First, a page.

We created a modified Objective Structured Assessments of Technical Skills that can be used for objective assessment of performance during robotic training. This assessment form demonstrates construct validity and interrater and intrarater reliability in inanimate simulation training.
There have been numerous recent reports focusing on robotic technical skills training.15–17 To date, the more comprehensive studies have been performed using a series of nine inanimate technical skills—five of these based on prior Fundamentals of Laparoscopic Surgery exercises with four newly developed tasks for robotic surgery.15,18,19 For these drills, investigators chose to assess performance using a combination of time and errors. Using this assessment technique, construct validity was established in a small study involving eight faculty and Fellows and four medical students.15 Thus, prior studies have shown that based on time and errors, trained surgeons perform better than medical students. We were less interested in the ability of an assessment technique to distinguish between novice and expert levels of proficiency and more interested in the ability to distinguish performance among various levels of resident and Fellow trainees. Furthermore, we wanted to offer a competency-based instead of time-based approach to assessment, which is currently lacking in robotic simulation training.20 In our current study, we used a modified version of Objective Structured Assessments of Technical Skills, because this method of assessment has demonstrated validity and reliability across numerous types of technical skills.3,4,6,12 Also, because our goal is to assess trainee performance during simulation training, we performed our validation study in a resident and Fellow trainee population.
The strengths of our study lie in the methodology that we used. Because of the multiinstitutional design, we were able to include a larger number of resident and Fellow trainees than typical for an educational study. We used rigorous methods for standardization of study sessions and blinding of scoring judges to reduce bias. Furthermore, our participants encompassed multiple surgical disciplines, and the judges represented many gynecologic subspecialties, allowing greater generalizability of our findings. Through our study design, we also demonstrated reproducibility of our results. This is important because, even if an educational tool is valid, it must also be reliable among different judges to be useful for a training program.
Our study also has some notable limitations. Although there are multiple types of validity, we focused only on construct validity. We indeed demonstrated that our assessment form could discriminate between levels of training and, furthermore, between levels of prior robotic surgical experience. We did not, however, include experienced nonrobotic surgeons in our study. Inclusion of nonrobotic faculty surgeons as a control group would have allowed us to assess for whether surgical experience alone, rather than robotic console experience, contributes to higher scores. Another limitation of our study is that we were unable to assess predictive validity—the ability of a tool to predict future performance (eg, in the live operating room). Lastly, although our intrarater reliability coefficients were excellent, some of the interrater reliability scores were only moderately high (α of 0.78 for tower transfer, big dipper, and train tracks drills). This suggests that subtle differences in interpretation may exist, although our intraclass correlation coefficient values were well within the 0.7 to 0.95 range reported in other Objective Structured Assessments of Technical Skills studies.11,21–23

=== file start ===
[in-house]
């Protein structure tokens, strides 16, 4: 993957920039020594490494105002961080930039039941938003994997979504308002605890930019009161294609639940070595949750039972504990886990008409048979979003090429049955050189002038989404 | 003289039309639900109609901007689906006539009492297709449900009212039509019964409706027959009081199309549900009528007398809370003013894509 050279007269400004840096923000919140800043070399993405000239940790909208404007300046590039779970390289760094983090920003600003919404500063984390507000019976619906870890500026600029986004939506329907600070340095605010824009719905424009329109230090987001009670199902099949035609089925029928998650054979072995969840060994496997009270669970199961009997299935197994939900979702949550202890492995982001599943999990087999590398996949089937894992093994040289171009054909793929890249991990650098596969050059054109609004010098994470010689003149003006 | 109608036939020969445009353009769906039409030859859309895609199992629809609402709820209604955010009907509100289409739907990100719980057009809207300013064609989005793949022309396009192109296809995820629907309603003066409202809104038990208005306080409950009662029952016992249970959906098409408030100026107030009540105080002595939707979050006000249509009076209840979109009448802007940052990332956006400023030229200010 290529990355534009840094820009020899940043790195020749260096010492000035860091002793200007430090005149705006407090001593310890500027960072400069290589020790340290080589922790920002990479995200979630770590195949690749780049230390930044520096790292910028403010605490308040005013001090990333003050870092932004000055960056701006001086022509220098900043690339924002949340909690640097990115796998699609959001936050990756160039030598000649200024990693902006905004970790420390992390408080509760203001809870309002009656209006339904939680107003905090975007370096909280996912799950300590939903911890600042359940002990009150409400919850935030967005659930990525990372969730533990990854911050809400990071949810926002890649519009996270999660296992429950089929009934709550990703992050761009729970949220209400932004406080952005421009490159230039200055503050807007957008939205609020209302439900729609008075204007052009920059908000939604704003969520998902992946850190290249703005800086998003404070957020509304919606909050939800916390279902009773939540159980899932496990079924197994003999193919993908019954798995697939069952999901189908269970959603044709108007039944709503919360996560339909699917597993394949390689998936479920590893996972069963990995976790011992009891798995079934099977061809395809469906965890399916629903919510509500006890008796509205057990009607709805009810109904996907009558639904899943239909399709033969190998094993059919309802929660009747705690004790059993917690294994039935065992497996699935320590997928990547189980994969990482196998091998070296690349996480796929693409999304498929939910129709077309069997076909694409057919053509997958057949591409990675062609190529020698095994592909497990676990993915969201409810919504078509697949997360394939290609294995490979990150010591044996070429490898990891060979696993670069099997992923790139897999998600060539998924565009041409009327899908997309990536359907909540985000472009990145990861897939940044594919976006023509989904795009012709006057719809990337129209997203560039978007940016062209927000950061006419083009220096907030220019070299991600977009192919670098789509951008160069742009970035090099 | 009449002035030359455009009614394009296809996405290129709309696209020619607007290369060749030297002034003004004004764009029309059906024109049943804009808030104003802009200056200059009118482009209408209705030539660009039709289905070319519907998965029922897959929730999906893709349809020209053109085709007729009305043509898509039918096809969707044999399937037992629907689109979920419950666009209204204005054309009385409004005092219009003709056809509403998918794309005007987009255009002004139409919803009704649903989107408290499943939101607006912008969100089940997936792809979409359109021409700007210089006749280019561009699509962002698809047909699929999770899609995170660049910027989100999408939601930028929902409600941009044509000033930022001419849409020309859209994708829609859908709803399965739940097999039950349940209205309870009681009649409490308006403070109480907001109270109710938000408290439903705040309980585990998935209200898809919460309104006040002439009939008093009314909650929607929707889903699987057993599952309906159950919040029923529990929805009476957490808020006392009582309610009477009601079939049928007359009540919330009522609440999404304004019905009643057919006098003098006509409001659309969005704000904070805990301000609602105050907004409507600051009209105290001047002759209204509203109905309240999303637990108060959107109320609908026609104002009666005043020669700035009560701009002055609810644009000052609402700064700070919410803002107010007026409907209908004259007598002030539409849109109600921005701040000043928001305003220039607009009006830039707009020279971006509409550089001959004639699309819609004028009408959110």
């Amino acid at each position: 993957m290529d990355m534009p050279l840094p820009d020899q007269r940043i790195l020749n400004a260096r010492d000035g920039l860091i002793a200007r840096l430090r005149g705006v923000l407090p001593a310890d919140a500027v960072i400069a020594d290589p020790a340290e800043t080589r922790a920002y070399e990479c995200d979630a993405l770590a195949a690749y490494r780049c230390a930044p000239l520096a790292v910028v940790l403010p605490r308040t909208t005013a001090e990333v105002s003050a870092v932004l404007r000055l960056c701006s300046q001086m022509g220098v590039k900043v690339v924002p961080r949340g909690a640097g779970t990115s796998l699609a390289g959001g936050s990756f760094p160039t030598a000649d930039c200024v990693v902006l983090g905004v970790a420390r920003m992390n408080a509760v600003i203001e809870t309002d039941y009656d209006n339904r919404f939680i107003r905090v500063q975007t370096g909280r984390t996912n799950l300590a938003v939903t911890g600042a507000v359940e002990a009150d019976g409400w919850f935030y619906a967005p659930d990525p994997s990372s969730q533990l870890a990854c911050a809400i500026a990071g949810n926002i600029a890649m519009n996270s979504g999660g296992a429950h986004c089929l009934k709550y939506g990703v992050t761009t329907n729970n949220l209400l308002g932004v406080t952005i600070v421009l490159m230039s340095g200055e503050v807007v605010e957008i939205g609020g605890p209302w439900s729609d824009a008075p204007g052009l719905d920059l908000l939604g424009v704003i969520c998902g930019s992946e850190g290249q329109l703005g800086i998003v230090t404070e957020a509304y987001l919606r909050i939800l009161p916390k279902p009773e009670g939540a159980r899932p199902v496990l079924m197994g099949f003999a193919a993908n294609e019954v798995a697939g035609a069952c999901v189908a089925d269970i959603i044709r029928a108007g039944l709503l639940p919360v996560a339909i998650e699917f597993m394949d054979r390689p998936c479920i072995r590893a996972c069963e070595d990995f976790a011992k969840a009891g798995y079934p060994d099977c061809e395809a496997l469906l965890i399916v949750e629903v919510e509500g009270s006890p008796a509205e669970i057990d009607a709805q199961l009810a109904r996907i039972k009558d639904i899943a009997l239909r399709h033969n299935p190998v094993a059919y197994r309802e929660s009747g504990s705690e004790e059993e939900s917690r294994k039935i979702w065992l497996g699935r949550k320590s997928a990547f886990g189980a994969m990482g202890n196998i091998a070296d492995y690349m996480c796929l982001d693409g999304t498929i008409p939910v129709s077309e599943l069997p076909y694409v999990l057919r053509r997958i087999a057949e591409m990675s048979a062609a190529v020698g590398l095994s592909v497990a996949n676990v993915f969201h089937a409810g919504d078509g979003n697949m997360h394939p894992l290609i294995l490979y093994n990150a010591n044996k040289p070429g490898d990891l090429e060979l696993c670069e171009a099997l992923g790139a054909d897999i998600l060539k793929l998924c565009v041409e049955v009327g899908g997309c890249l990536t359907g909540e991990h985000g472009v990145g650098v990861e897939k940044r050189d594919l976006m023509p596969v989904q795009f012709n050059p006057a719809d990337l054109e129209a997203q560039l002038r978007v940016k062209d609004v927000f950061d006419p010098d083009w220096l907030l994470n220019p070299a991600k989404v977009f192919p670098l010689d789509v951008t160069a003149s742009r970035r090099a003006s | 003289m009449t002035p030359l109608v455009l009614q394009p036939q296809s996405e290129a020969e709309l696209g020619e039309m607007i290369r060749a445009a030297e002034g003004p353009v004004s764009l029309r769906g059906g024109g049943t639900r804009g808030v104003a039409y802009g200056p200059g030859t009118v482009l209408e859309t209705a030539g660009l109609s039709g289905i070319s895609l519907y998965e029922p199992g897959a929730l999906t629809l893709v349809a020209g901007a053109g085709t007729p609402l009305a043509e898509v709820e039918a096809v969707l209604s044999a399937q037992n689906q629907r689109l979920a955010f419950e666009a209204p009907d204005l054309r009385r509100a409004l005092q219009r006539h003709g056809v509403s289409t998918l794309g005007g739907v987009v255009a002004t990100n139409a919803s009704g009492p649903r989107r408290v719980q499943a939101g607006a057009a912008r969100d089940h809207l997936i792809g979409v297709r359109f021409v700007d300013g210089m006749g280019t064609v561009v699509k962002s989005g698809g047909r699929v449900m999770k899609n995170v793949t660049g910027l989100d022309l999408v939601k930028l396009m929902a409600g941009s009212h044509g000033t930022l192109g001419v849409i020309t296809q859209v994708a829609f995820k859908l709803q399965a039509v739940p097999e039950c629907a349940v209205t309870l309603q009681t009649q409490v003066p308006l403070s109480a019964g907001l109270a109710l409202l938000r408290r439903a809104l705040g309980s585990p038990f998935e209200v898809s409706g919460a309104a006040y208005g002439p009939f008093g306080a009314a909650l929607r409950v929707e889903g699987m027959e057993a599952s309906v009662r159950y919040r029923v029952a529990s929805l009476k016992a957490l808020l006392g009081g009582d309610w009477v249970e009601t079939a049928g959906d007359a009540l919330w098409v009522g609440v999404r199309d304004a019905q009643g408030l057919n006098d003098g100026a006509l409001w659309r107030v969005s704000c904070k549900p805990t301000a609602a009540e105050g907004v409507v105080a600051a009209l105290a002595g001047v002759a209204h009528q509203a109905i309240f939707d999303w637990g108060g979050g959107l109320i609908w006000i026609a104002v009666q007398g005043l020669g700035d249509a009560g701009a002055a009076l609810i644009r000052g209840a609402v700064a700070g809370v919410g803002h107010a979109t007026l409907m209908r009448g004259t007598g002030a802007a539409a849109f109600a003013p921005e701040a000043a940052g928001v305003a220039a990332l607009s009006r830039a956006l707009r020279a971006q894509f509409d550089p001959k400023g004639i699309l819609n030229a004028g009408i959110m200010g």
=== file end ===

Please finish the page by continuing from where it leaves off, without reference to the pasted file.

Residency programs are continually being challenged to improve surgical training, and simulation training is becoming an increasingly popular method. For trainees wishing to learn robotic surgery, they often spend time practicing simulation drills but lack an objective method to demonstrate their performance. We offer an assessment tool that can be used to assess trainees during simulation training. It is important to note that to use these drills and assessment form as a “test of readiness” for live surgery, rigorous methodology should be used to establish benchmark scores for resident performance. Importantly, for residents, who are still in a training environment, these benchmarks may be very different than those that are set for faculty surgeons. Furthermore, we recognize that robotic surgery not only involves technical console skills, but also presents unique challenges for the bedside assistant, communication in the operating room, and for cost containment in a training environment. Thus, we would consider incorporating technical skill training as one component of a comprehensive robotic training curriculum. One such curriculum exists and is currently undergoing further study.24
In summary, we present an assessment form for robotic simulation training that demonstrates validity and reliability in resident and Fellow trainees. This tool, when paired with inanimate robotic skill drills, may prove useful for competency-based training and assessment.
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